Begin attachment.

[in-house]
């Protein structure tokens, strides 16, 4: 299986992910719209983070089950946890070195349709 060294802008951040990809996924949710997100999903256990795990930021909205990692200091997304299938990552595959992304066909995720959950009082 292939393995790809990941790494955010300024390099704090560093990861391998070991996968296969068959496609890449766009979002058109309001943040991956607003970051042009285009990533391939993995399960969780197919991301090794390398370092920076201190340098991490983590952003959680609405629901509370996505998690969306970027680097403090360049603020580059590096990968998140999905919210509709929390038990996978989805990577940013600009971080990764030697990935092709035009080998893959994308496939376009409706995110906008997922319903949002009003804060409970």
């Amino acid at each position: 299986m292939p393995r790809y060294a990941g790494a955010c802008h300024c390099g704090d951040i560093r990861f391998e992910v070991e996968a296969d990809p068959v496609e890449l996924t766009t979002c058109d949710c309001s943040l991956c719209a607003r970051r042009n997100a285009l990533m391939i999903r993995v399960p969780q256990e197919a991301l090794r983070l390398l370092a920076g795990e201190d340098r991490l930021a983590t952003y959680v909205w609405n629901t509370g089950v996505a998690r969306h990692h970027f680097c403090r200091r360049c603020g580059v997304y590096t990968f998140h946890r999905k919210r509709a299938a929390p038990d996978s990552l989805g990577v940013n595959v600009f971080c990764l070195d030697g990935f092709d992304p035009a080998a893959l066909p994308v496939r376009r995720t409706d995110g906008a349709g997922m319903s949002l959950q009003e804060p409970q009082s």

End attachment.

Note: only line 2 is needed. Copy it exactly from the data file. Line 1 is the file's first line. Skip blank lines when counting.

């Protein structure tokens, strides 16, 4: 299986992910719209983070089950946890070195349709 060294802008951040990809996924949710997100999903256990795990930021909205990692200091997304299938990552595959992304066909995720959950009082 292939393995790809990941790494955010300024390099704090560093990861391998070991996968296969068959496609890449766009979002058109309001943040991956607003970051042009285009990533391939993995399960969780197919991301090794390398370092920076201190340098991490983590952003959680609405629901509370996505998690969306970027680097403090360049603020580059590096990968998140999905919210509709929390038990996978989805990577940013600009971080990764030697990935092709035009080998893959994308496939376009409706995110906008997922319903949002009003804060409970």